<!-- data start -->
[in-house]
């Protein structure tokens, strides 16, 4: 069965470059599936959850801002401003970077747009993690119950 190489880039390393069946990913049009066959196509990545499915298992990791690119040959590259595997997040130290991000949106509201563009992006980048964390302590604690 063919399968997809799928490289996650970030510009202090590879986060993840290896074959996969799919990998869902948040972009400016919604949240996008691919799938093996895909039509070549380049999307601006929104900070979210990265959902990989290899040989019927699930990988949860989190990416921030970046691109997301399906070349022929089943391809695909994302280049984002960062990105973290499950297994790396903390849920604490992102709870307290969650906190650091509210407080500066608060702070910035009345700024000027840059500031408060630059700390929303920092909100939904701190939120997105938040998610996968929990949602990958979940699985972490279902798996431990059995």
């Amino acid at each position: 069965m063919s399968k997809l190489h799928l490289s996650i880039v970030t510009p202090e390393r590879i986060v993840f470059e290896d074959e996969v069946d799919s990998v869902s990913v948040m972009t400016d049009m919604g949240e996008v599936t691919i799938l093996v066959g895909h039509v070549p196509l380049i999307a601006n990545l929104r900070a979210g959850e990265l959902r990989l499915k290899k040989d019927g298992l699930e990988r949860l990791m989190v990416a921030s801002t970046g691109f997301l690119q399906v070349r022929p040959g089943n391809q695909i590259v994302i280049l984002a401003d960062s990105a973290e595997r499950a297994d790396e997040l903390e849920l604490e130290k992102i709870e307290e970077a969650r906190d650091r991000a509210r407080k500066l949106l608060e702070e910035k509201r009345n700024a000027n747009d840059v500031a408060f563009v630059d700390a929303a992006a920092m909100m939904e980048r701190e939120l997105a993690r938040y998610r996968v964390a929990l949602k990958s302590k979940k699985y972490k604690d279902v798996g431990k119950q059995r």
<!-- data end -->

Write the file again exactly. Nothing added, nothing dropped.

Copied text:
[in-house]
């Protein structure tokens, strides 16, 4: 069965470059599936959850801002401003970077747009993690119950 190489880039390393069946990913049009066959196509990545499915298992990791690119040959590259595997997040130290991000949106509201563009992006980048964390302590604690 063919399968997809799928490289996650970030510009202090590879986060993840290896074959996969799919990998869902948040972009400016919604949240996008691919799938093996895909039509070549380049999307601006929104900070979210990265959902990989290899040989019927699930990988949860989190990416921030970046691109997301399906070349022929089943391809695909994302280049984002960062990105973290499950297994790396903390849920604490992102709870307290969650906190650091509210407080500066608060702070910035009345700024000027840059500031408060630059700390929303920092909100939904701190939120997105938040998610996968929990949602990958979940699985972490279902798996431990059995």
């Amino acid at each position: 069965m063919s399968k997809l190489h799928l490289s996650i880039v970030t510009p202090e390393r590879i986060v993840f470059e290896d074959e996969v069946d799919s990998v869902s990913v948040m972009t400016d049009m919604g949240e996008v599936t691919i799938l093996v066959g895909h039509v070549p196509l380049i999307a601006n990545l929104r900070a979210g959850e990265l959902r990989l499915k290899k040989d019927g298992l699930e990988r949860l990791m989190v990416a921030s801002t970046g691109f997301l690119q399906v070349r022929p040959g089943n391809q695909i590259v994302i280049l984002a401003d960062s990105a973290e595997r499950a297994d790396e997040l903390e849920l604490e130290k992102i709870e307290e970077a969650r906190d650091r991000a509210r407080k500066l949106l608060e702070e910035k509201r009345n700024a000027n747009d840059v500031a408060f563009v630059d700390a929303a992006a920092m909100m939904e980048r701190e939120l997105a993690r938040y998610r996968v964390a929990l949602k990958s302590k979940k699985y972490k604690d279902v798996g431990k119950q059995r």